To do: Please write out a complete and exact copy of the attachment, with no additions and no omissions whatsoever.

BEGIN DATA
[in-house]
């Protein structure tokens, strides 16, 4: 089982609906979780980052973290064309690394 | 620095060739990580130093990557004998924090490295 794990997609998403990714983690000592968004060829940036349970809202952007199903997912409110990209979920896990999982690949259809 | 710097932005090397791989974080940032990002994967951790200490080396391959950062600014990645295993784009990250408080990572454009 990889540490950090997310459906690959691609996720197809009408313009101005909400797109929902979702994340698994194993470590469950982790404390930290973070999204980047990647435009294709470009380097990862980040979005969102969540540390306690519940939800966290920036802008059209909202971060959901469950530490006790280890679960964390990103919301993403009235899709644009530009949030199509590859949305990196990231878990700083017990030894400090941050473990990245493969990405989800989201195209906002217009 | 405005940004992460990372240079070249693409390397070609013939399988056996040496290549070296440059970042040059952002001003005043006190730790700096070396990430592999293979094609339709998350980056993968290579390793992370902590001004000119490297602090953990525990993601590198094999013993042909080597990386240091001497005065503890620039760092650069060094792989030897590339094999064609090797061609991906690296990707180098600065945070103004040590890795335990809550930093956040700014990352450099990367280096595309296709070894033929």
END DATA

[in-house]
């Protein structure tokens, strides 16, 4: 089982609906979780980052973290064309690394 | 620095060739990580130093990557004998924090490295 794990997609998403990714983690000592968004060829940036349970809202952007199903997912409110990209979920896990999982690949259809 | 710097932005090397791989974080940032990002994967951790200490080396391959950062600014990645295993784009990250408080990572454009 990889540490950090997310459906690959691609996720197809009408313009101005909400797109929902979702994340698994194993470590469950982790404390930290973070999204980047990647435009294709470009380097990862980040979005969102969540540390306690519940939800966290920036802008059209909202971060959901469950530490006790280890679960964390990103919301993403009235899709644009530009949030199509590859949305990196990231878990700083017990030894400090941050473990990245493969990405989800989201195209906002217009 | 405005940004992460990372240079070249693409390397070609013939399988056996040496290549070296440059970042040059952002001003005043006190730790700096070396990430592999293979094609339709998350980056993968290579390793992370902590001004000119490297602090953990525990993601590198094999013993042909080597990386240091001497005065503890620039760092650069060094792989030897590339094999064609090797061609991906690296990707180098600065945070103004040590890795335990809550930093956040700014990352450099990367280096595309296709070894033929």